On 9 January 2010, hundreds of people in Cairo demonstrated, carrying placards condemning "the shocking silence of the authorities" and stating "We are All Copts". On the same day, Egyptian police arrested 20 people who demonstrated in the town of Bahgura against the Nag Hammadi massacre.[21]

On 15 January, 29 Egyptian human rights activists, bloggers, and members of political parties visited Nag Hammadi in order to show solidarity with the Coptic community against the recent attacks on Coptic civilians. All 29 activists were arrested by Egyptian police while on their way to pay their condolences to the families of the Coptic Christians shot and killed one week earlier. The group included prominent activists such as Wael Abbas, members of 6 April Youth Movement, and members of the Democratic Front Party. The group included 8 women, one of whom was a French citizen. The activists were detained and interrogated by the prosecutor the Qena Governorate. A number of them was charged with demonstrating illegally, chanting slogans against the state, and causing disorder. Group members denied these allegations, stating that Egyptian police arrested them when they arrived at the train station, and that the group had not had time to engage in any activities.[21][34]

International reaction[edit]

The Nag Hammadi massacre gained widespread international attention, and was condemned by Pope Benedict XVI,[4] Lebanese MP Nadim Gemayel,[5][6] Italian foreign minister Franco Frattini,[7][8][9] and Canadian foreign minister Lawrence Cannon.[10][11]

The actions of the Egyptian government in the aftermath of the crime were also strongly condemned by Sarah Leah Whitson, the Middle East director of Human Rights Watch. "The Egyptian authorities should be focusing on the causes of the tragic shooting of six Coptic Christians," she stated. "Instead, they're arresting activists whose efforts to express their condolences is an important step toward healing sectarian fractures."[21][34]

See also[edit]

References[edit]

  1. ^ Al-Ahram newspaper mentions that the sole Muslim victim was killed at the outskirts of the city while riding a taxi with some of his Christian friends "قتل أيمن المسلم بجوار رفيق المسيحي في سيارة تاكسي علي حدود المدينة. المصادفة قادت رفيق ومينا إلي سيارة أجرة‏,‏ يقودها أسامة محمد عبد اللطيف‏'‏ أمين شرطة بمركز نجع حمادي يعمل علي تحسين أحواله المعيشية‏,‏ فمرتبات الحكومة هزيلة لا تسمن ولا تغني من جوع‏..‏ثم تقابلا مع سامح صلاح شقيق سوزان‏,‏ وأيمن حامد هاشم‏,‏ وأخذوا التاكسي يتجولون به ليلة العيد‏. عاد من شغله في السابعة مساء‏,‏ ثم اغتسل وخرج‏..‏وقابل رفيق في العاشرة‏..‏وماتا معا برصاصات بلطجي لا يعرف ربنا‏!"
  2. ^ El Fagr newspaper stated that the Muslim victim, who was also the guard of the church, was not on duty when he was killed. He had finished his duty at 7:00pm, gone home to change, then went out with some of his Christian friends "لم يكن المجند أيمن حامد الحارس المسلم لكنيسة نجع حمادي والذي قتل برصاص الكموني ورفاقه في ساعة عمل، كان قد أنهي ورديته في الحراسة الساعة السابعة مساء ليلة العيد، وخرج مع بعض أصدقائه الأقباط - من الطبيعي أن يصاحب شبابا قبطيا فهو حارس كنيستهم - قضي ساعة مع أصدقائه في بهجورة، ثم عاد إلي نجع حمادي لينتظر أصدقاءه حتي يخرجوا من قداس العيد ليكملوا سهرتهم."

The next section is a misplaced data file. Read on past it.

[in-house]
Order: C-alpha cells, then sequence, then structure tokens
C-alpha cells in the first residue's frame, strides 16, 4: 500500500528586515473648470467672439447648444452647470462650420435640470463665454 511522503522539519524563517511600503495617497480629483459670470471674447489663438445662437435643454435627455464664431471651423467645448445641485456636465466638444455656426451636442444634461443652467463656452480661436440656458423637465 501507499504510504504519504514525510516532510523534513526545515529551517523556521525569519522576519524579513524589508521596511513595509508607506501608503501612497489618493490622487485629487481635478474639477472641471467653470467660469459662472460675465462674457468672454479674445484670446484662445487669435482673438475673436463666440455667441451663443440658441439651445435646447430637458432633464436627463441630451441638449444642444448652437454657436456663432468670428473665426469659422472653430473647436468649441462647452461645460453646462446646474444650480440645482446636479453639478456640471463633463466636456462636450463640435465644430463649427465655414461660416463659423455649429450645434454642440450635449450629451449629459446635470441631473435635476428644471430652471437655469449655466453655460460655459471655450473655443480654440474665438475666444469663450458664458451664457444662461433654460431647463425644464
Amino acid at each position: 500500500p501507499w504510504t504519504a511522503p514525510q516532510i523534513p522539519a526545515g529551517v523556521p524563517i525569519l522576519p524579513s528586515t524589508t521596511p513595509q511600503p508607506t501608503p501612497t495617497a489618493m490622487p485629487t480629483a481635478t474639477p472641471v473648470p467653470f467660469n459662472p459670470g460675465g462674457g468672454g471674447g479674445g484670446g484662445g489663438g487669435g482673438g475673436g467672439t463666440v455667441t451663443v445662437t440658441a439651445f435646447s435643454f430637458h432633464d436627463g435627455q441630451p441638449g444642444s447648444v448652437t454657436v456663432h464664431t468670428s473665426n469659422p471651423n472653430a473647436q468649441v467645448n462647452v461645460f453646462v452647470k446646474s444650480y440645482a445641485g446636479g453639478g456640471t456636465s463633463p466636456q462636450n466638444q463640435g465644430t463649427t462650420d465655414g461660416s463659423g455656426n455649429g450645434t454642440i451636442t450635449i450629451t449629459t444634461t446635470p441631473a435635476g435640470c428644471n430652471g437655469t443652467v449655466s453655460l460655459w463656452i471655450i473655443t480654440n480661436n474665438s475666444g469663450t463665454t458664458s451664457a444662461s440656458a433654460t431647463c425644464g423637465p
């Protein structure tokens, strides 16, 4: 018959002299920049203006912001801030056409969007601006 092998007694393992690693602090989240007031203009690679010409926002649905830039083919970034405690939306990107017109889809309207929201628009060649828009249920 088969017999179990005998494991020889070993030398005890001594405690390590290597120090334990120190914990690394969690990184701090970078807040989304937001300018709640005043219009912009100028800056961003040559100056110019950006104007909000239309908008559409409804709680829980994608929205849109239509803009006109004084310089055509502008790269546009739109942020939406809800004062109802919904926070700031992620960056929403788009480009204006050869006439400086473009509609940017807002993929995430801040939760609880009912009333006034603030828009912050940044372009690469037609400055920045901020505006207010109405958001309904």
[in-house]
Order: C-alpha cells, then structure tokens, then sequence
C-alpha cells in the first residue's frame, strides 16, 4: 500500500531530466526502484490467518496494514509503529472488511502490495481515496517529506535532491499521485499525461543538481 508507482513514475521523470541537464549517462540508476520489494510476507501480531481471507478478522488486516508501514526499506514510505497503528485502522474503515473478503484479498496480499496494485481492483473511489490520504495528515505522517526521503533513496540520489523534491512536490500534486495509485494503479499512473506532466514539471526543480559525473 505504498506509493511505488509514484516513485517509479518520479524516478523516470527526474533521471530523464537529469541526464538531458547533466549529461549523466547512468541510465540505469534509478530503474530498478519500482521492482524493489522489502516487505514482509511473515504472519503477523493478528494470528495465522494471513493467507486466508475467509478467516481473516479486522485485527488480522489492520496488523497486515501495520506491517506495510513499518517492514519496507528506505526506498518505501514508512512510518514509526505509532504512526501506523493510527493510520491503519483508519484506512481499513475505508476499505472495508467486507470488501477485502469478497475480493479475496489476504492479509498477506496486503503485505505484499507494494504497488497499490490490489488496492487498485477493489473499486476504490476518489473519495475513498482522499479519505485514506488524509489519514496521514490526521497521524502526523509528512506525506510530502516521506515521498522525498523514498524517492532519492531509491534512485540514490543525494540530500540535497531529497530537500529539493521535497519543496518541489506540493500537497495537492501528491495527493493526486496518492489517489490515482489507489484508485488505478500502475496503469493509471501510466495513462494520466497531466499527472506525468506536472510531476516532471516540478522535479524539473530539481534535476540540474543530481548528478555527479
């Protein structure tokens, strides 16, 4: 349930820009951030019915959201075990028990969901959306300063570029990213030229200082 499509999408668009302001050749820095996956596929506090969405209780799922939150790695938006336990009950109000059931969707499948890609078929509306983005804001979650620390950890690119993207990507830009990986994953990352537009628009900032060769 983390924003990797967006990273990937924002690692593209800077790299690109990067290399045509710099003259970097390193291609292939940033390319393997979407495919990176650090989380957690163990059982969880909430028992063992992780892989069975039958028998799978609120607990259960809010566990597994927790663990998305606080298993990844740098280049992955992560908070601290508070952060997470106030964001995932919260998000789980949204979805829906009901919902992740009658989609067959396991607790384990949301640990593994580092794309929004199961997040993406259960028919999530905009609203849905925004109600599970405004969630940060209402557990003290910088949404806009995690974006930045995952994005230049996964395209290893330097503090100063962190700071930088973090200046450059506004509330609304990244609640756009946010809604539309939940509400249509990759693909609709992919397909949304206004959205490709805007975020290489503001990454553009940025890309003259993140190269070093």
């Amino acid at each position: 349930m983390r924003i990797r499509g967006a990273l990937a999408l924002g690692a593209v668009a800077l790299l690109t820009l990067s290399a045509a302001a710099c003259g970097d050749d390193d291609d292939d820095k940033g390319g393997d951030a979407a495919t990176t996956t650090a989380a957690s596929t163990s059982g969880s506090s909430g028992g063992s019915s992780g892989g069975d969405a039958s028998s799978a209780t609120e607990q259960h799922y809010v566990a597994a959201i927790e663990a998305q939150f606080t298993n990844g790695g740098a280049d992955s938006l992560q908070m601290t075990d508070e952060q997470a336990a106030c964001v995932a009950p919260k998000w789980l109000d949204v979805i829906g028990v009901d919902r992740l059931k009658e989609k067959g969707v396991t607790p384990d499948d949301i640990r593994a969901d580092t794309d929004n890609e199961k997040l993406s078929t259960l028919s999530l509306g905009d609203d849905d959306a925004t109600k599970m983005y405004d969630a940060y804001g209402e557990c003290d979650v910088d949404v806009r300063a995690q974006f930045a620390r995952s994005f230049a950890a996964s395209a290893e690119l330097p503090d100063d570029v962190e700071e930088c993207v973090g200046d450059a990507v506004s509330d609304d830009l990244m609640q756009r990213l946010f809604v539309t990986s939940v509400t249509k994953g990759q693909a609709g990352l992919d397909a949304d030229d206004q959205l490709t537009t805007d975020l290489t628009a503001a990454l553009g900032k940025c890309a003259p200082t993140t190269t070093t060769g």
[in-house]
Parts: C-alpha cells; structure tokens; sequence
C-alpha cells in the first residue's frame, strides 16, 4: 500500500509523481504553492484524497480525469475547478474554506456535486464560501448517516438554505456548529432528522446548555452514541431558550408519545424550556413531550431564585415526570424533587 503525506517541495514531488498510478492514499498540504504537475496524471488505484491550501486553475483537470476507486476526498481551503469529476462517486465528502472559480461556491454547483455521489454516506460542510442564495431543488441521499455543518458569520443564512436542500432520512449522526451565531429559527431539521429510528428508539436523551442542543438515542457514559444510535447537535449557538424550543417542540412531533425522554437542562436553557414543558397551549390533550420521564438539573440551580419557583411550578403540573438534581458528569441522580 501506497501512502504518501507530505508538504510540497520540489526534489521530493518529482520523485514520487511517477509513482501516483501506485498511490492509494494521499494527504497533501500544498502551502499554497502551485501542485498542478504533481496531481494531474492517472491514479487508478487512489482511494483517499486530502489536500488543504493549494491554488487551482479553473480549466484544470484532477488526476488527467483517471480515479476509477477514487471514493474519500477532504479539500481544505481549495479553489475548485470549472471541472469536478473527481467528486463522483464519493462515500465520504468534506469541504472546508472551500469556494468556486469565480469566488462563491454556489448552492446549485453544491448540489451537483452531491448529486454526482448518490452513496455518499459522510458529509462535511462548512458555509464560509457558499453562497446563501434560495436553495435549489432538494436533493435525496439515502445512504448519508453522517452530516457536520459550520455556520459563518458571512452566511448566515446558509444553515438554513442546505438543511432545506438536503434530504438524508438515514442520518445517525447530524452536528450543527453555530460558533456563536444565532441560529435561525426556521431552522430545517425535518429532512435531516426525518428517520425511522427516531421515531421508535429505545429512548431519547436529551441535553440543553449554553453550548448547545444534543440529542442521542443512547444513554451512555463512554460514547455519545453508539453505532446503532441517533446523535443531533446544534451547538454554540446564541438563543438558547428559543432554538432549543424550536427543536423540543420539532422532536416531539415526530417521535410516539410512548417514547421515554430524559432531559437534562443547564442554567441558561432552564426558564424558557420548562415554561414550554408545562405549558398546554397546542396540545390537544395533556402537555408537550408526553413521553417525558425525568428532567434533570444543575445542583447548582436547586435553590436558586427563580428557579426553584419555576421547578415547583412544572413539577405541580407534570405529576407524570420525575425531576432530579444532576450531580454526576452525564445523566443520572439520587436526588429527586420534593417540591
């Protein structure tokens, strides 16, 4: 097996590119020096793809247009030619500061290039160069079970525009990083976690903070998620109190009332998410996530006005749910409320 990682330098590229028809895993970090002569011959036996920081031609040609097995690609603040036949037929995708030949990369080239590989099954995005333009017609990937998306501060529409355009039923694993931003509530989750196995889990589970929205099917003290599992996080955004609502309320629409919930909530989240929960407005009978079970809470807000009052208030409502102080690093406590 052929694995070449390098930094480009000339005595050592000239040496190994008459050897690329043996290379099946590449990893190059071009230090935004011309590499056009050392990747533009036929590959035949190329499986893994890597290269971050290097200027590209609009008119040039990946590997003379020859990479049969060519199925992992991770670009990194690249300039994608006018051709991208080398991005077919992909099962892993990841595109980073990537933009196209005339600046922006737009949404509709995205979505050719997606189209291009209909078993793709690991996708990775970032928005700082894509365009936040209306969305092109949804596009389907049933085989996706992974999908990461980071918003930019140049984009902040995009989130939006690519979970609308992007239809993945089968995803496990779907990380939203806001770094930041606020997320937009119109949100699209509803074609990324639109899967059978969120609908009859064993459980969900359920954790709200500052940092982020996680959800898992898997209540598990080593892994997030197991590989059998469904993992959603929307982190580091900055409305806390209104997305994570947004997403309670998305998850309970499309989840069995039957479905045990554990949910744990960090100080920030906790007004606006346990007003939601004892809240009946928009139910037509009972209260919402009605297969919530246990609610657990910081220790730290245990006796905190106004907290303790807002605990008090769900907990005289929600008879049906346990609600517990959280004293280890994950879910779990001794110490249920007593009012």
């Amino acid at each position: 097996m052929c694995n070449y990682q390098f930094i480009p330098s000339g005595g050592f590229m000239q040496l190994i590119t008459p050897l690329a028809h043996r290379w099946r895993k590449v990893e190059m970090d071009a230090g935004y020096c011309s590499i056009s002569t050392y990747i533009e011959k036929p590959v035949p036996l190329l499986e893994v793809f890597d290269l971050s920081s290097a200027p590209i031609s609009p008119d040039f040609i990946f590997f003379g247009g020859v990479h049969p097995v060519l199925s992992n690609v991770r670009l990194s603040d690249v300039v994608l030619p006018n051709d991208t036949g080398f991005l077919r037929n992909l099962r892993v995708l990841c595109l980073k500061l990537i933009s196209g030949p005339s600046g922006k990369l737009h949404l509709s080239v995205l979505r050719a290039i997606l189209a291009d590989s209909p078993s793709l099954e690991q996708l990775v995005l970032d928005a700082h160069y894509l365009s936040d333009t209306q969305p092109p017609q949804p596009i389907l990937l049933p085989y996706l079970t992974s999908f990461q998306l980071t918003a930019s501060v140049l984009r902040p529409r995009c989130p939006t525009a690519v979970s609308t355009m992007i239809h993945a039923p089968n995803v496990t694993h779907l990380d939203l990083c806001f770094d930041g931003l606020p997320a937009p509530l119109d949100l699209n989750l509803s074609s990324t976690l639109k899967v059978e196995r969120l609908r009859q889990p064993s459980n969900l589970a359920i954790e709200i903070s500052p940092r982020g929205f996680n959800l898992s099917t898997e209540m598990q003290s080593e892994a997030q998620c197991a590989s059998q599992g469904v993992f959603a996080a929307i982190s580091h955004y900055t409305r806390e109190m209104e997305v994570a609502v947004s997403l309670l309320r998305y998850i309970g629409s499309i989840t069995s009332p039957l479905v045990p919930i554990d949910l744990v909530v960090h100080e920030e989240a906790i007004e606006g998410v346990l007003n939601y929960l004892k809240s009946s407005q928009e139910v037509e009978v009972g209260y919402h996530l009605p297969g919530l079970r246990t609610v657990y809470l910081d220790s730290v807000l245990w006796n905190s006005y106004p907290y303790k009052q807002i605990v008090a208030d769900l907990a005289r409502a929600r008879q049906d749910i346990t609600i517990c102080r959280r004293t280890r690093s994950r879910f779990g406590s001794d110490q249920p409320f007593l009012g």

3. ^ a b c "Egypt Copts killed in Christmas church attack". BBC News. 2010-01-07. Retrieved 2010-03-07. 
  4. ^ a b Pope condemns murder of Coptic Christians in Egypt, (AFP) – 10 Jan 2010
  5. ^ a b "Lebanese PM النائب نديم الجميّل Nadim Gemayel stands in solidarity with Egypt's Copts يتضامن مع أقباط مصر (Arabic)". Nadimgemayel.com. Retrieved 2011-01-02. 
  6. ^ a b "Nadim Gemayel denounces the attack on Christian Copts in Egyptنديم الجميل يستنكر الاعتداء على المسيحيين الأقباط في مصر (Arabic)". Lebanese-forces.com. Retrieved 2011-01-02. 
  7. ^ a b "Minister Frattini dismayed by the recent violence against the Coptic Christian community in Egypt". Italian Foreign Ministry. 2010-01-07. Retrieved 2010-03-07. 
  8. ^ a b "7 people killed in a shooting incident in southern Egypt". Allvoices.com. 2010-01-07. Retrieved 2011-01-02. 
  9. ^ a b [1][dead link]
  10. ^ a b "Canada Condemns Attack on Coptic Christians". International.gc.ca. 2010-01-07. Retrieved 2011-01-02. 
  11. ^ a b "Canada Condemns Attack on Coptic Christians". Vladtepesblog.com. 2010-01-21. Retrieved 2011-01-02. 
  12. ^ "Egypt from "The World Factbook"". American Central Intelligence Agency (CIA). 4 September 2008. 
  13. ^ "The Copts and Their Political Implications in Egypt". Washington Institute for Near East Policy. 25 October 2005. 
  14. ^ IPS News . Retrieved 09-27-2008.
  15. ^ [2]. The Washington Post. "Estimates of the size of Egypt's Christian population vary from the low government figures of 6 to 7 million to the 12 million reported by some Christian leaders. The actual numbers may be in the 9 to 9.5 million range, out of an Egyptian population of more than 60 million." Retrieved 10 October 2008.
  16. ^ Ibrahim, Youssef M. "Muslims' Fury Falls on Egypt's Christians". The New York Times, 15 March 1993. Retrieved 10 October 2008.
  17. ^ "Egypt from "U.S. Department of State/Bureau of Near Eastern Affairs"". United States Department of State. 30 September 2008. 
  18. ^ "Egypt from "Foreign and Commonwealth Office"". Foreign and Commonwealth Office -UK Ministry of Foreign Affairs. 15 August 2008. 
  19. ^ "Egypt Religions & Peoples from "LOOKLEX Encyclopedia"". LookLex Ltd. 30 September 2008. 
  20. ^ a b Egypt's anxious Copts 'await next catastrophe', BBC
  21. ^ a b c d "International Freedom of Expression eXchange". Ifex.org. Retrieved 2011-01-02. 
  22. ^ a b c d "Egypt's anxious Copts 'await next catastrophe'". BBC News. 2010-01-25. Retrieved 2010-03-07. 
  23. ^ John Pike. "Coptic Christianity". Globalsecurity.org. Retrieved 2011-01-02. 
  24. ^ "Clashes in Egyptian town after Coptic killings". BBC News. 2010-01-07. Retrieved 2011-01-02. 
  25. ^ "Muslims kill Christians on Christmas Eve At Nag Hammadi". Besara7a.wordpress.com. Retrieved 2011-01-02. 
  26. ^ a b "تصريحات " مجرد سؤال ؟". Justaq.wordpress.com. Retrieved 2011-01-02. 
  27. ^ Egypt arrests Nag Hammadi shooters, Gregg Carlstrom | 8 January 2010
  28. ^ "Egyptian Coptic murder trial opens and is adjourned". BBC News. 2010-02-14. Retrieved 2010-03-07. 
  29. ^ "Egypt Sentences Muslim to Death in Killings of Christians". NYTimes. 2011-01-16. Retrieved 2011-01-19. 
  30. ^ "Egypt attacker gets death sentence". AlJazeera News. 2011-01-16. Retrieved 2011-01-19. 
  31. ^ Fadl, Essam (2010-02-09). "Lawyer of alleged Coptic rapist requests trial transfer". The Daily News Egypt. Retrieved 2010-03-08. 
  32. ^ "Egyptian Christian Framed in Sexual Assault Case". Aina.org. Retrieved 2011-01-02. 
  33. ^ [3][dead link]
  34. ^ a b "Human Rights Watch". Hrw.org. 2010-01-16. Retrieved 2011-01-02.